Paper presented at International conference on power beam processing technologies (ICPBPT2010) Oct. 25-29, 2010 Beijing, China
The functional properties of materials can be enhanced using surface features, for instance; to improve the thermal properties of heat exchangers. The development of the laser Surfi-Sculpt® process over the past decade has resulted in a technology capable of producing a wide variety of features in metallic substrates. Furthermore, the potential for producing similar features in polymeric and ceramic substrates also exists. Recently the potential for utilising high power focused laser beams to produce surface features using this process has been demonstrated. This paper details the results of recent trials performed with a 200 Yb-fibre laser and a galvanometer driven beam scanner for producing surface features using the Surfi-Sculpt process. A compact, cheap, easily robotically automated, laser Surfi-Sculpt machine, being able to operate at atmospheric pressure may have potential in a range of industry sectors.
Keywords: Laser, Surfacing, Yb-fibre, Surfi-Sculpt
The development of the laser Surfi-Sculpt® process over the past decade has resulted in a technology capable of producing a wide variety of features in metallic substrates[1-3]. Furthermore, the potential for producing similar features in polymeric and ceramic substrates also exists. Fundamentally, the surface features are be produced by inducing a movement of material from the bulk substrate to points on the surface, resulting in arrays of protrusions and corresponding arrays of intrusions. Since the power beam induces the material movement, it is a non-contact process and does not suffer from tool-wear difficulties. The majority of Surfi-Sculpt research has been performed using electron beams, which are highly focused and quickly deflected with computer controlled electromagnetic coils. However, recently the potential for utilising high power focused laser beams to produce surface features using this process has been assessed. This has been possible as a result of the development of solid-state laser sources with excellent beam qualities.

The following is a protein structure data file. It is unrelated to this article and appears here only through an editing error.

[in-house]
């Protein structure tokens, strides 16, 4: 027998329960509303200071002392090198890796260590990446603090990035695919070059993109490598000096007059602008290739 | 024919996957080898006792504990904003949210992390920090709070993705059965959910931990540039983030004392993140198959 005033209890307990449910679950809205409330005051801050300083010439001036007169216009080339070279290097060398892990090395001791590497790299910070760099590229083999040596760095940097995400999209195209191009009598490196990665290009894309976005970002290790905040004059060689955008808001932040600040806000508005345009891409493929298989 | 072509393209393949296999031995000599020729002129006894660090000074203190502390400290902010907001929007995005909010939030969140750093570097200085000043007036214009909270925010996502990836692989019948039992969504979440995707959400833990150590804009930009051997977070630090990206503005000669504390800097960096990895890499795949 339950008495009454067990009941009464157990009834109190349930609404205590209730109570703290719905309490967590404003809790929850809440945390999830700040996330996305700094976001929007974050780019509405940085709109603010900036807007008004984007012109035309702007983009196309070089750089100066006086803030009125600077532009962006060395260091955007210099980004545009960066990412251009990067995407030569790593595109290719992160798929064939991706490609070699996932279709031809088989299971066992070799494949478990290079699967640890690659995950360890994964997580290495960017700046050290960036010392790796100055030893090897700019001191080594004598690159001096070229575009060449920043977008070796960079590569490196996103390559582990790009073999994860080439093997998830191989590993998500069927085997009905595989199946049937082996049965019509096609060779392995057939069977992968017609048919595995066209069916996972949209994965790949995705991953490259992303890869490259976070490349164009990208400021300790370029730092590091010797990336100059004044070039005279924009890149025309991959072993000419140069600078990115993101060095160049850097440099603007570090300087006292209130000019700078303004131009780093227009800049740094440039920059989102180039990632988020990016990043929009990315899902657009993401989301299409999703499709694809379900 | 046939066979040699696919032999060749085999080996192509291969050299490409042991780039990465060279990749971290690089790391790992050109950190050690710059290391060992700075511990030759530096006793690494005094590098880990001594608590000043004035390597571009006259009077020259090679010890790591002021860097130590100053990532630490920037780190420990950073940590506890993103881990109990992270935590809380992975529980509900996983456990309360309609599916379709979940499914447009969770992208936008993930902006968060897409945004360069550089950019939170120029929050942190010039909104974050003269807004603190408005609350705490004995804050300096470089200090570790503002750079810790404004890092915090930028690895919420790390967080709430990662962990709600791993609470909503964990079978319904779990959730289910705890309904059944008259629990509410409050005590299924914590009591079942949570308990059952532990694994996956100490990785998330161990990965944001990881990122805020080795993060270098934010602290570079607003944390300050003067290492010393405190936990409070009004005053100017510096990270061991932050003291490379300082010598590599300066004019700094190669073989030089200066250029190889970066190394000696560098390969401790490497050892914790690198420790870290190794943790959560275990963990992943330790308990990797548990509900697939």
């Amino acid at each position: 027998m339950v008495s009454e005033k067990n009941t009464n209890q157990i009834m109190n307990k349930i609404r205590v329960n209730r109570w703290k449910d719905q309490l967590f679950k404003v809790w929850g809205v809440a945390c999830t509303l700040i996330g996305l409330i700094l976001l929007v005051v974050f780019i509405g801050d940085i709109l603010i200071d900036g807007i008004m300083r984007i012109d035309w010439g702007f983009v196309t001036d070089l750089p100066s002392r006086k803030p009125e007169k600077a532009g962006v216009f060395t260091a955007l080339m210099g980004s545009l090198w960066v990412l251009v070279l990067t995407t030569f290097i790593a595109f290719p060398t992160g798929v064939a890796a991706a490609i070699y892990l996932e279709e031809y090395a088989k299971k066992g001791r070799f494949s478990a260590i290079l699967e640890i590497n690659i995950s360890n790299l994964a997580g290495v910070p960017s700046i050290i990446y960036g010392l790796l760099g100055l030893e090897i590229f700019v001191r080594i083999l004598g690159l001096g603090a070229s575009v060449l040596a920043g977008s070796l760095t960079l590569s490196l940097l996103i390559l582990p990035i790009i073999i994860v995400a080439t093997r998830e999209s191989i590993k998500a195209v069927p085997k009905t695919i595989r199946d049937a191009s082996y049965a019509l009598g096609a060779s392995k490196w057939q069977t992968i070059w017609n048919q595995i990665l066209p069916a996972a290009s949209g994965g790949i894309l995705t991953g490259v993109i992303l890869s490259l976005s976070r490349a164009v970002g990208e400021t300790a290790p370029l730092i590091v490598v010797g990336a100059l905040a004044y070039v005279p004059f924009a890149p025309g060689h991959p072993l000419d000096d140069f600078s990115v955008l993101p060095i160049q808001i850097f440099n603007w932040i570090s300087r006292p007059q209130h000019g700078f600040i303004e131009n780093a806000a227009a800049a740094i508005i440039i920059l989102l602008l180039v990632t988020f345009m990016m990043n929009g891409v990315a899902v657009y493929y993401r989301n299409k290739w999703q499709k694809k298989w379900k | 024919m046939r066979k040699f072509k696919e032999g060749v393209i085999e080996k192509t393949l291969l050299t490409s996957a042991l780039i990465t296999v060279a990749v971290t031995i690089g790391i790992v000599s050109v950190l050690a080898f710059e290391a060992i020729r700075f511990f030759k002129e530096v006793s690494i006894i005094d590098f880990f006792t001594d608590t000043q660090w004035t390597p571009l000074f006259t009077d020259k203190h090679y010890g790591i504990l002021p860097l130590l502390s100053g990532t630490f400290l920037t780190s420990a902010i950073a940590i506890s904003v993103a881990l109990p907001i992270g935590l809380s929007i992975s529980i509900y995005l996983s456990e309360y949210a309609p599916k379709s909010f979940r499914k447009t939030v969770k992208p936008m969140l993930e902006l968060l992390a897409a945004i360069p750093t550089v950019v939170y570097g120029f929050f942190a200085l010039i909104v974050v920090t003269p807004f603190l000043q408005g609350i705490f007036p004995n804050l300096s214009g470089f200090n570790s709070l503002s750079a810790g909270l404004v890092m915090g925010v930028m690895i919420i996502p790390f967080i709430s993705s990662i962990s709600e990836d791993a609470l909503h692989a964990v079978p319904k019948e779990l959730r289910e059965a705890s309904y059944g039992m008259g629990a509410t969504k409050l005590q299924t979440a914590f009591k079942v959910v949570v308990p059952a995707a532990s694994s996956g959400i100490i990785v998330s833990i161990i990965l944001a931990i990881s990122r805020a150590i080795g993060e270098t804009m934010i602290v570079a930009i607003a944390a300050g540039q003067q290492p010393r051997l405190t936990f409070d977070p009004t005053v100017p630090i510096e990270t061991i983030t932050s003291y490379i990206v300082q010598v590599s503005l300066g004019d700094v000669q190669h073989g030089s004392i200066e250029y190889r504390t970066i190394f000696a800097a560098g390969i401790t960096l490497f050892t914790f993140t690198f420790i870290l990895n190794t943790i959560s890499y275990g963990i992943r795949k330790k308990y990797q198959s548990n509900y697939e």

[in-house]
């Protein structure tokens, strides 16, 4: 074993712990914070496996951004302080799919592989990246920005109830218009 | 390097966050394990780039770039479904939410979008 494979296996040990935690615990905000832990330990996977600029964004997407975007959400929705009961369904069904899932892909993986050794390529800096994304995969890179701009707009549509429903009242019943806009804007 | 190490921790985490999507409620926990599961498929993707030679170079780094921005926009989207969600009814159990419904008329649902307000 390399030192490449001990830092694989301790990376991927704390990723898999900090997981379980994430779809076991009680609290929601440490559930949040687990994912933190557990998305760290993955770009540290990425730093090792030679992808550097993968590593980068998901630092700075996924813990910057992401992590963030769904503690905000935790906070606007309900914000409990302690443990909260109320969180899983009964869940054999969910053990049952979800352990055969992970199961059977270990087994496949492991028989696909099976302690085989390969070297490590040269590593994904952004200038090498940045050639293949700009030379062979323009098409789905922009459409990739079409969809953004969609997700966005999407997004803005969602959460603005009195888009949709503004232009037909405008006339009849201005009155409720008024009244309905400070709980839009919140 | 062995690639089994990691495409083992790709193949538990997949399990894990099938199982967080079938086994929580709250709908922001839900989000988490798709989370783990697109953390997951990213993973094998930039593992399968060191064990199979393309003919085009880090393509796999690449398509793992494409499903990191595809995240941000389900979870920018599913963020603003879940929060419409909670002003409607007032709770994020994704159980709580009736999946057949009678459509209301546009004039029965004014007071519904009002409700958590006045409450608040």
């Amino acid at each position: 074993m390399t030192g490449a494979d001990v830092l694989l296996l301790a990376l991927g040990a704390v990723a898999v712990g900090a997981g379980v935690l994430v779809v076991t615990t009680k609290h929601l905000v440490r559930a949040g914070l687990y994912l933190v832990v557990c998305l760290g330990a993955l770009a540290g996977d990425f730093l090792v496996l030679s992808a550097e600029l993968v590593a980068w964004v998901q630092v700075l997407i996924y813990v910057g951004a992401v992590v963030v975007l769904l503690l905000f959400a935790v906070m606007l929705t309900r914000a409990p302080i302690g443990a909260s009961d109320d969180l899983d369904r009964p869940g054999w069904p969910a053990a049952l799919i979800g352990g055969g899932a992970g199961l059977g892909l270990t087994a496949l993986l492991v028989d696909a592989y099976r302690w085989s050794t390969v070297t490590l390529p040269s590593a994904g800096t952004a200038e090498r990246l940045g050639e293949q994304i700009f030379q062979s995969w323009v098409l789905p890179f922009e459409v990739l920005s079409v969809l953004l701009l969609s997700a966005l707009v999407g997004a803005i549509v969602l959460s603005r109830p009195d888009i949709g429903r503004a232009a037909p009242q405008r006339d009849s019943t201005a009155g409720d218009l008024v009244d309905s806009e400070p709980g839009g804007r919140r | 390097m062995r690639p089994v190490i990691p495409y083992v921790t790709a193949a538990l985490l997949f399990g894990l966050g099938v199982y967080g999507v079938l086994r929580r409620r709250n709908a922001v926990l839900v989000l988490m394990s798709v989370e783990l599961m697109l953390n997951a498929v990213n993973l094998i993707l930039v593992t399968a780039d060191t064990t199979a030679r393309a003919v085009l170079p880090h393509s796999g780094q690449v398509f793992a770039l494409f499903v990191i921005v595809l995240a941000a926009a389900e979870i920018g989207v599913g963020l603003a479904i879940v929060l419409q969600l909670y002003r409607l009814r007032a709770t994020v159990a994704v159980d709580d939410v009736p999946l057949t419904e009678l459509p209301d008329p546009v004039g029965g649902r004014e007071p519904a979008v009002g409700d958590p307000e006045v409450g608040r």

The beam quality of modern solid-state laser sources (such as Yb-fibre and Yb:YAG disc) are significantly better than those emitted from traditional Nd:YAG laser sources, whose beam quality was limited by thermal lensing and birefringence effects. As a result of their excellent beam qualities, the beams emitted from modern solid-state laser sources can be; (i) focused to particularly small spot diameters allowing power densities approaching MW/mm2 to be produced; (ii) be utilised with relatively long stand-off distances, allowing remote processing; or, (iii) be focused such that they have a long depth of focus. Consequently, solid-state laser sources can now be integrated with beam scanning systems (capable of moving the focused beam across the surface of the workpiece at particularly high travel speeds) as the beam quality gives the necessary focusing length for use with these systems, whilst retaining the power density required on the surface of the material.